Here's to Mr. C and Mrs. CleaverForget about the future after the November elections. Try to imagine the future without Howard Cunningham and June Cleaver. Barbara Billingsley played June Cleaver in “Leave It to Beaver,’’ a lighthearted television sitcom that hit the air when I was in junior high and ran through my first year or two of college.
By: Terry Woster, The Daily Republic
Forget about the future after the November elections. Try to imagine the future without Howard Cunningham and June Cleaver.
Barbara Billingsley played June Cleaver in “Leave It to Beaver,’’ a lighthearted television sitcom that hit the air when I was in junior high and ran through my first year or two of college. She and her husband, Ward, played by Hugh Beaumont, had weekly adventures raising their sons Wally and Beaver, or Theodore, as that rascal Eddie Haskell called the younger of the two Cleaver boys.
Billingsley died a few days ago, and the image that came to my mind when I read the news was of a dignified woman in a spiffy dress, with a string of pearls around her neck and a spanking-clean apron around her waist. She might have owned a pair of blue jeans in real life, but on TV, she wore dresses and jewelry — and she had dinner ready when Ward came home from a hard day at the office to help handle the latest escapade of Beaver Cleaver.
Tom Bosley played Howard Cunningham on “Happy Days,’’ a bit more upbeat sitcom that aired from the early 1970s through the early 1980s. The best years for me were the early shows, when Howard (Mr. C as he was known to the Fonz) and his spouse, Marion (played by Marion Ross), had son Richie and daughter Joanie at home. Bosley died a couple of days after Billingsley. He was sort of a working man’s Ward Cleaver, a bit more rumpled (from long days at the hardware store, one supposes) but every bit as wise in his handling of family crises.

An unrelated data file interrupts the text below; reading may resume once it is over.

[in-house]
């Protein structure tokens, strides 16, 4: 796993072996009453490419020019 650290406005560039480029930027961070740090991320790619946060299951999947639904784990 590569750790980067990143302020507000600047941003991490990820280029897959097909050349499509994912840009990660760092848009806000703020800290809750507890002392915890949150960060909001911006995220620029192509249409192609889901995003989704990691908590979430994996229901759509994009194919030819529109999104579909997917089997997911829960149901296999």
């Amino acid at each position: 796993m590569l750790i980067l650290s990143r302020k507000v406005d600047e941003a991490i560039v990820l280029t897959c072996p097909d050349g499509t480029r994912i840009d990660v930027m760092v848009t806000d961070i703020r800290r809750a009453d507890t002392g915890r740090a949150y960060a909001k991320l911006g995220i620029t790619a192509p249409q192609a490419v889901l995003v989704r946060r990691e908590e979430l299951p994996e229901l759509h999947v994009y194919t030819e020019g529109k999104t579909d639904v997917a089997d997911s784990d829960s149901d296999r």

Both shows, in their way, were distant spin-offs to “Father Knows Best,’’ in that they all portrayed the good old days — real or imagined — when families sat down to the evening meal together and a crisis usually involved a window broken by a baseball or a Baby Ruth bar swiped from the counter at the corner drug store. Before the week’s episode had ended, a guilt-ridden child had confessed to one parent or the other and had walked across the street to tell the neighbor he’d rake leaves for the next 10 years to pay for the window or make deliveries after school for the druggist to make up for taking the nickel candy bar.
Fathers got the best lines of dialogue with the children most weeks, but not until the crisis of the day had been thoroughly aired in a wonderfully polite conversation between the two parents. Ward Cleaver somehow always managed to find Wally or Beaver alone in the upstairs bedroom when it was time to talk things out, and Howard Cunningham was almost always wise enough to let Joanie or Richie — and sometimes even the Fonz — reach the proper decision after a soft-voiced bit of give-and-take about life’s choices.
None of the kids in either of the sitcoms ever sassed an adult — not their parents, not the neighbors, not the stranger on the street. The background music was classic 1950s ballads or rock ’n’ roll — the golden oldies back before they were old or gold. About the strongest language used by characters in those programs was when Wally Cleaver would say something like, “Aw, heck, no, Beav.’’
I was a sucker for those kinds of shows, and I haven’t really gotten over it. Given the choice between most of the current fare on television and a re-run of “Happy Days,’’ I’d be tempted to watch the old show, especially, as I said, if it was one of the early episodes when the Fonz was a bit of comic relief and the real action was all within the Cunningham family.
I suppose that’s because I liked to think things really were simpler in those days. Kids walked to school, went home for soup and sandwich lunches and played baseball in the vacant lot and kick-the-can in the street until dark.
I thought everybody had parents like Ward and June or Howard and Marion — or Henry and Marie Woster. I know now that was never true, but that doesn’t mean I won’t miss Mrs. Cleaver and Mr. C.
Terry Woster’s columns are published Saturdays and Wednesdays in The Daily Republic.